Clinical Implications

The longevity of posterior EQUIA restorations has been proven in many independent, long-term clinical studies.7-11 Gurgan et al evaluated the durability of EQUIA restorations in Class I and Class II cavities over a 10-year period; the study found that the success rate was 100% and the cumulative failure rate was 3.17%.7 Miletic et al compared the clinical performance of a glass-hybrid restorative system with that of a nanohybrid resin composite in 360 moderate to large Class II restorations in a split-mouth, multicentered randomized clinical study.12 The study found that there were no significant differences in the survival rates between the two materials, and the survival rate for EQUIA Forte was 93.6% at 2-year follow-up. With improved properties of the next-generation glass hybrid, EQUIA Forte HT is expected to produce even better clinical outcomes.

Disclosure

The authors are employees of GC America Inc.

About the Authors

Gaurav Joshi, BDS, PhD
Product Marketing Manager, GC America Inc.

Mark Heiss, DDS
Managing Director, Regulatory and Professional Relations/Academic Affairs, GC America Inc.; Fellow, International College of Dentists; Fellow, Academy of Dentistry International; Fellow, International Academy for Dental Facial Esthetics

References

1. de Gee AJ, van Duinen RN, Werner A, Davidson CL. Early and long-term wear of conventional and resin-modified glass ionomers. J Dent Res. 1996;75(8):1613-1619.

2. van Duinen RN, Kleverlaan CJ, de Gee AJ, et al. Early and long-term wear of ‘fast-set' conventional glass-ionomer cements. Dent Mater. 2005;21(8):716-720.

3. Shimada Y, Hokii Y, Yamamoto K, et al. Evaluation of hardness increase of GIC restorative surface in saliva. Poster presented at: ConsEuro Conference 2015; May 14-16, 2015; London, UK. https://www.gcdental.co.jp/literature/pdf/hozon1506_4y.pdf. Accessed February 16, 2021.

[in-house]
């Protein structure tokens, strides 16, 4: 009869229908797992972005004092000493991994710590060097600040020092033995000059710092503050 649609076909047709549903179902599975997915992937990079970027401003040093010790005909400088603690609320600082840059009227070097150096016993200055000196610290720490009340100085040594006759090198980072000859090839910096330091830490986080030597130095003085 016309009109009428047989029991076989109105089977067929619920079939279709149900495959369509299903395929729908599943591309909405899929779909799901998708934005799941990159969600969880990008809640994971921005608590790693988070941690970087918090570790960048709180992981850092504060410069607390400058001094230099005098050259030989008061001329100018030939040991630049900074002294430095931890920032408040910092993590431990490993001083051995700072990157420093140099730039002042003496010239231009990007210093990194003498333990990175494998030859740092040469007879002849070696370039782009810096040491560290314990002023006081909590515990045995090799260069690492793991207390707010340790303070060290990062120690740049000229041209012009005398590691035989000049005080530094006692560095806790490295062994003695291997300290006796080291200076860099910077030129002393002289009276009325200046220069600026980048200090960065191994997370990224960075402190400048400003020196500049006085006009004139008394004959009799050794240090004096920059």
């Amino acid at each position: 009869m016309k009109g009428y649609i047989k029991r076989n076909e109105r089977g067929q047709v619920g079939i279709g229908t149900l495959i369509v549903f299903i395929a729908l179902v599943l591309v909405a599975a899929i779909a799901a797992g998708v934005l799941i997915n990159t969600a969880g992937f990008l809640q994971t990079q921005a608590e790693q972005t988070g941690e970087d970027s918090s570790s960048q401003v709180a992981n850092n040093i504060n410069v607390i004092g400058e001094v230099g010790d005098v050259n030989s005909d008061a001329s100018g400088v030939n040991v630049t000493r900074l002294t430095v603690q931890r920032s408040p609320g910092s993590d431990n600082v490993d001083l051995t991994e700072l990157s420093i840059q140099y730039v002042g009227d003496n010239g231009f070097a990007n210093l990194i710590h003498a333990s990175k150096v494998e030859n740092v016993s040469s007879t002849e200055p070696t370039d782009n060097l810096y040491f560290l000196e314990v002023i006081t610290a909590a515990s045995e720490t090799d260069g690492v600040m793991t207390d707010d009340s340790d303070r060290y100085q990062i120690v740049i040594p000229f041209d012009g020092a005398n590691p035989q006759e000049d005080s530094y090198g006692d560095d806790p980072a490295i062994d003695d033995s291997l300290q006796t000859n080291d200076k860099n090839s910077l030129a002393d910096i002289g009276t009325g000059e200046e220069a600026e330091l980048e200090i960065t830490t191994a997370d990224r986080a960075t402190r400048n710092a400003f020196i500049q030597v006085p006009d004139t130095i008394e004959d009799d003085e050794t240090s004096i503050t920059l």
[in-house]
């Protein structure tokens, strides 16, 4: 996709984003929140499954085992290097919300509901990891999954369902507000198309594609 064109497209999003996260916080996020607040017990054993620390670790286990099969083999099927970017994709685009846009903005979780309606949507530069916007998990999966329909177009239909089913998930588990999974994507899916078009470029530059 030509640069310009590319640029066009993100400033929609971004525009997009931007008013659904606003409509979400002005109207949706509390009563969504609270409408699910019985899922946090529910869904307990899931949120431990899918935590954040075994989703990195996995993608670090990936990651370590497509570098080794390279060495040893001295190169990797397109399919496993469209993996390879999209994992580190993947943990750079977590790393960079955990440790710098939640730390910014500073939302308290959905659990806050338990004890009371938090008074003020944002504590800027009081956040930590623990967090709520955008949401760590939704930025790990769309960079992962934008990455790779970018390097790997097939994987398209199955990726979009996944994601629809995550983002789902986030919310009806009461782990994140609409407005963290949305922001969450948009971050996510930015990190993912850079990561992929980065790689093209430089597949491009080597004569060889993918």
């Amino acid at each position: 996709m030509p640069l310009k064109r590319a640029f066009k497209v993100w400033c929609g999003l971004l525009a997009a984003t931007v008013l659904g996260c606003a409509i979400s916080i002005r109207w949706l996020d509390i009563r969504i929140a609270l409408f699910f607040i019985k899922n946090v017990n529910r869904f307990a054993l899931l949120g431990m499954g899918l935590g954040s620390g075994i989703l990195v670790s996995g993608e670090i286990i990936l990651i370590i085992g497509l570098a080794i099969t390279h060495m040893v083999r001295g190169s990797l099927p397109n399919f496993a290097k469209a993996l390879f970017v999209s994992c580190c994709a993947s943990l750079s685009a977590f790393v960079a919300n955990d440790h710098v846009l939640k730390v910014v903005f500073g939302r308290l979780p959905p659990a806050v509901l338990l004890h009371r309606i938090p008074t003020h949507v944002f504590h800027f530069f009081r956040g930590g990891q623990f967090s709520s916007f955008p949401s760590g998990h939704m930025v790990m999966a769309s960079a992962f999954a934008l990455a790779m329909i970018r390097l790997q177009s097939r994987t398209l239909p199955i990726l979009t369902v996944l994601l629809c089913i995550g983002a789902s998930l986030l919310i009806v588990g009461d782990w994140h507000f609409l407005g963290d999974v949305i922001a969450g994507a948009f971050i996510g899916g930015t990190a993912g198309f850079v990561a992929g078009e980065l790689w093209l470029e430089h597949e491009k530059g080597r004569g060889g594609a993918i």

4. Moshaverinia M, Navas A, Jahedmanesh N, et al. Comparative evaluation of the physical properties of a reinforced glass ionomer dental restorative material. J Prosthet Dent. 2019;122(2):154-159.

5. Mori D. Comparison of compressive strength and fluoride release of GIC restoratives [abstract]. J Dent Res. 2020;99(spec iss A):1856.

6. Shahrooz S, et al. Mechanical and optical properties of a novel bulk fill glass hybrid restorative [abstract]. J Dent Res. 2020;99(spec iss A):3382.

7. Gurgan S, Kutuk ZB, Yalcin Cakir F, Ergin E. A randomized controlled 10 years follow up of a glass ionomer restorative material in class I and class II cavities. J Dent. 2020;94:103175.

8. Gurgan S, Kutuk ZB, Ergin E, et al. Clinical performance of a glass ionomer restorative system: a 6-year evaluation. Clin Oral Investig. 2017;21(7):2335-2343.

9. Türkün LS, Kanik Ö. A prospective six-year clinical study evaluating reinforced glass ionomer cements with resin coating on posterior teeth: quo vadis? Oper Dent. 2016;41(6):587-598.

10. Basso M, Goñe Benites JM, Ionescu AC, Tassera C. 7 years, multicentre, clinical evaluation on 154 permanent restorations made with a glass ionomer-based restorative system [abstract]. J Dent Res. 2016;95(spec iss B):0446.

11. Klinke T, Daboul A, Turek A, et al. Clinical performance during 48 months of two current glass ionomer restorative systems with coatings: a randomized clinical trial in the field. Trials. 2016;17(1):239.

12. Miletić I, Baraba A, Basso M, et al. Clinical performance of a glass-hybrid system compared with a resin composite in the posterior region: results of a 2-year multicenter study. J Adhes Dent. 2020;22(3):235-247.